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25 Jun, 2012

European Giants Will Wipe Out Local Firms In ASEAN Exhibitions Boom

BANGKOK – The rapid expansion of European exhibition conglomerates in the ASEAN and Asian regions could drive local exhibition companies to “extinction,” the head of the Asian Federation of Exhibition & Convention Associations (AFECA) warned last week.

Speaking at the first Thailand MICE International Forum (TMIF) 2012 on June 21, Mr. Edward Liu said that the exhibition sector will clearly benefit from the increased trade and economic opportunities offered by the ASEAN Economic Community and the opening up of Myanmar.

“However, beyond 2015 it is more than likely that the entire exhibition sector will be dominated by European exhibition organisers such as Reed Exhibitions, GL Events, UBM and the German groups,” he said.

“As many Asian organisers are unable to compete with their foreign counterparts in terms of expertise, resources and market connectivity, many are likely to face challenges or extinction in the years to come. If you are not prepared with these challenges, you will be left with the crumbs.”

He said that Asian organisers will be left with the choice of being bought out or forging “strategic partnerships” with the global groups.

His comments echoed those of Mr. Iqbal Abdullah, Chairman of Indonesian Congress and Convention Association (INCCA) who said: “They try to buy everything, like all the companies, events, maybe soon they will buy our people. But that is business. If you have money, you buy, if you don’t have money, you sell.  Nowadays, you cannot work by yourself, you have to have a network.”

In his opening speech, Mr. Phongsak Assakul, Chairman, the Thai Chamber of Commerce and the Board of Trade of Thailand, also warned of the drawbacks of ASEAN economic integration.

“We can definitely anticipate more competitors and tougher competition.  As ASEAN member states basically share similar export structure, businesses will have to be more competitive or  they will unavoidably be affected, or even be obliterated, by the removal of trade and investment barriers which, unfortunately also benefits foreign business.”

He added, “Our Thai services sector will be affected by the fact that foreign investors from ASEAN can now get hold of more equity.  The possibility of more foreign investment will be even higher according to the provision of 70% foreign equity participation in the future.”

The TMIF was organised as a side-event of the 7th Annual General Meeting of Asian Federation of Exhibition & Convention Associations (AFECA). It was heavily supported by the Thailand Convention and Exhibition Bureau which also flew in trade buyers from emerging markets like India and Russia for a small business-to-business event with Thai sellers.

According to Mr Pravit Sribanditmongkol, President, Thai Exhibition Association (TEA), the Thailand exhibition sector will benefit from both the AEC and the opening up of Myanmar.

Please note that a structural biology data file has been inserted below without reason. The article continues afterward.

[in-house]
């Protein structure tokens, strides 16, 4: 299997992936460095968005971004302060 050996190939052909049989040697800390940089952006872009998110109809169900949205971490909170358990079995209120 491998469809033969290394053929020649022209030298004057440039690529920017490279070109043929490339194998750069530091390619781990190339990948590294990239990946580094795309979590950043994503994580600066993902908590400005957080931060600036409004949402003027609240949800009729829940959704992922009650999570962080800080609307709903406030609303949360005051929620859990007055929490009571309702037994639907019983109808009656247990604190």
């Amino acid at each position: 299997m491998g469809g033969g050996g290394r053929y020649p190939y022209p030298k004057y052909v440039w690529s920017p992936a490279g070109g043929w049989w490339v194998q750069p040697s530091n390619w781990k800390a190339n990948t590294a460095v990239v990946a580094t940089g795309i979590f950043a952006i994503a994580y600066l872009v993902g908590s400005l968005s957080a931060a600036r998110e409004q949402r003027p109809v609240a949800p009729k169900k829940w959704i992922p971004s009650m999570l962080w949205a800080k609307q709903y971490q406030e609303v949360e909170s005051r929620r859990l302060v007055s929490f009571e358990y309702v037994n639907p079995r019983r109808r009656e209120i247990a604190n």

“With world-class exhibition and convention centres in Bangkok and other major cities in Thailand, as well as international-standard professional service providers, we are certain that Thailand will be one of the most promising gateway or exhibition industry professionals to expand into ASEAN and other parts of Asia,” he said.

Mr. Liu noted that Thailand also has a major demographic and industrial advantage, excellent infrastructure, competitive costs and superb service standards. It also has a high level of expertise in organising industry-specific exhibitions such as those catering to the tourism, energy, agriculture and automotive sectors.

However, Mr. Liu also underscored the competitive impact of the new wave of European organisers who are now moving more rapidly into Asia as their home markets are being affected by the Eurozone crisis.

He said, “In order to gain faster entry into the vast Asian market, some of them are now actively exploring mergers and acquisitions in the region. As the China market is fairly saturated, ASEAN will become the next battleground for M&As. There are at least 10-20 European organisers ready with their cheque-books.”

He noted that in China, both Reed and UBM have already bought up lots of exhibitions, and are following suit in India. Japan, Korea and Taiwan will also attract both local and global organisers.

Within ASEAN, Mr. Liu said, Indonesia is likely be the new battlefield amongst the local organisers, the foreign players and the new entrants. Singapore, with its new tourism landscape and additional exhibition facilities, will continue to attract new organisers, especially from the U.S. Beyond 2015, Vietnam, along with the Philippines, will draw more interest, Mr. Liu said.

The discussion highlighted the obvious weaknesses within ASEAN and Asia in dealing with this wave of foreign competition.

The marketing power of the global conglomerates gives them the flexibility to play off one capital city against another in seeking subsidies from the many convention and exhibition bureaus, which means that Asian taxpayers land up offsetting part of the costs.

The lack of unity amongst ASEAN exhibition companies and their poor negotiating postures also prevents them from seeking a quid pro quo at the global level. For ASEAN policy-makers, the challenge is clear: Helping local and regional companies to deal with competitive muscle of the global giants will have to become an over-arching priority.